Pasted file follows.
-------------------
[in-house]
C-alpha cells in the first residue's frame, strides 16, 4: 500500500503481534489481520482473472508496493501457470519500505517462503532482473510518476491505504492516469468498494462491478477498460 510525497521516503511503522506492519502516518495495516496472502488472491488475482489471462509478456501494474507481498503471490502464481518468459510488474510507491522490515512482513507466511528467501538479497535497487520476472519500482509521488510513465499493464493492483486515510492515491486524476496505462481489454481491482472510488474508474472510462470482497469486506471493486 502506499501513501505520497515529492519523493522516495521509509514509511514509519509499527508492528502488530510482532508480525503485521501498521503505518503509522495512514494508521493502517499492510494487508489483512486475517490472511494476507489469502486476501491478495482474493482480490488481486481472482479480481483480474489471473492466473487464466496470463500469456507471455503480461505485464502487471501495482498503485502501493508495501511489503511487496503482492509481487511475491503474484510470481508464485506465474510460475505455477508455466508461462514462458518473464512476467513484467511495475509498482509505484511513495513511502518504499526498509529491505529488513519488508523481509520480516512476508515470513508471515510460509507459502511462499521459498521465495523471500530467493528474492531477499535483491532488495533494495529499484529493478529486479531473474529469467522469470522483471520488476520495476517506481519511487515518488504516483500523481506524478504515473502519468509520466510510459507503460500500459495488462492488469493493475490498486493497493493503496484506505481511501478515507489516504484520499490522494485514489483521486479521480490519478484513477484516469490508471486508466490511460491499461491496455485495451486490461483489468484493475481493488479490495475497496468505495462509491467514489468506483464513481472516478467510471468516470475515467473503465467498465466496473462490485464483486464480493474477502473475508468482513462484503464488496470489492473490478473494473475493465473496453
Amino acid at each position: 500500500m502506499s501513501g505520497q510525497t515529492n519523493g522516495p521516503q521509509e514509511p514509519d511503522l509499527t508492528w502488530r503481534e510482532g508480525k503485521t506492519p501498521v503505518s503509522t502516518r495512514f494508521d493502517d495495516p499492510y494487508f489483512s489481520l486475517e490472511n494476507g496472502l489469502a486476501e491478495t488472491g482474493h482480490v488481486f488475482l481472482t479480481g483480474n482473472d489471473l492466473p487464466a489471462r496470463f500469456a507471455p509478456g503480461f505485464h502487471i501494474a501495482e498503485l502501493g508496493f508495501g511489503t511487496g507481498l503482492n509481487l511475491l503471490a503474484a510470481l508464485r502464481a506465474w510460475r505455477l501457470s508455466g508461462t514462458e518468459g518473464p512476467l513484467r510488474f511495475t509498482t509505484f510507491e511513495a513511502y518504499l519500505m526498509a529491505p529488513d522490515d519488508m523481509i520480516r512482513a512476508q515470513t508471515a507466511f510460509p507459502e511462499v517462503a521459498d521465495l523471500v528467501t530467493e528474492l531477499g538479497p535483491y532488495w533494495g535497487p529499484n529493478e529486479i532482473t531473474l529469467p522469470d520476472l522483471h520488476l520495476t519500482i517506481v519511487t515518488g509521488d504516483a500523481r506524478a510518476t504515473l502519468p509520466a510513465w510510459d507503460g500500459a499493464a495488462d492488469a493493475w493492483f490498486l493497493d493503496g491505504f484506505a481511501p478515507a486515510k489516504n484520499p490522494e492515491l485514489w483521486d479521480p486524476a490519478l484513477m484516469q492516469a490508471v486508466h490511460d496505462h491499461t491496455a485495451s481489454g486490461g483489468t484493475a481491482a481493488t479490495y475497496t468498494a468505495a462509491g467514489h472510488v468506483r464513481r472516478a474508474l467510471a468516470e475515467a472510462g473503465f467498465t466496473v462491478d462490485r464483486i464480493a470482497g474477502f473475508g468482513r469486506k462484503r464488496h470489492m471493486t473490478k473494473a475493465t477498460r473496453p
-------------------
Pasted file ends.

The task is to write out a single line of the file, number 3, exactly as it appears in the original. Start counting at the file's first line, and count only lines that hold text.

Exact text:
Amino acid at each position: 500500500m502506499s501513501g505520497q510525497t515529492n519523493g522516495p521516503q521509509e514509511p514509519d511503522l509499527t508492528w502488530r503481534e510482532g508480525k503485521t506492519p501498521v503505518s503509522t502516518r495512514f494508521d493502517d495495516p499492510y494487508f489483512s489481520l486475517e490472511n494476507g496472502l489469502a486476501e491478495t488472491g482474493h482480490v488481486f488475482l481472482t479480481g483480474n482473472d489471473l492466473p487464466a489471462r496470463f500469456a507471455p509478456g503480461f505485464h502487471i501494474a501495482e498503485l502501493g508496493f508495501g511489503t511487496g507481498l503482492n509481487l511475491l503471490a503474484a510470481l508464485r502464481a506465474w510460475r505455477l501457470s508455466g508461462t514462458e518468459g518473464p512476467l513484467r510488474f511495475t509498482t509505484f510507491e511513495a513511502y518504499l519500505m526498509a529491505p529488513d522490515d519488508m523481509i520480516r512482513a512476508q515470513t508471515a507466511f510460509p507459502e511462499v517462503a521459498d521465495l523471500v528467501t530467493e528474492l531477499g538479497p535483491y532488495w533494495g535497487p529499484n529493478e529486479i532482473t531473474l529469467p522469470d520476472l522483471h520488476l520495476t519500482i517506481v519511487t515518488g509521488d504516483a500523481r506524478a510518476t504515473l502519468p509520466a510513465w510510459d507503460g500500459a499493464a495488462d492488469a493493475w493492483f490498486l493497493d493503496g491505504f484506505a481511501p478515507a486515510k489516504n484520499p490522494e492515491l485514489w483521486d479521480p486524476a490519478l484513477m484516469q492516469a490508471v486508466h490511460d496505462h491499461t491496455a485495451s481489454g486490461g483489468t484493475a481491482a481493488t479490495y475497496t468498494a468505495a462509491g467514489h472510488v468506483r464513481r472516478a474508474l467510471a468516470e475515467a472510462g473503465f467498465t466496473v462491478d462490485r464483486i464480493a470482497g474477502f473475508g468482513r469486506k462484503r464488496h470489492m471493486t473490478k473494473a475493465t477498460r473496453p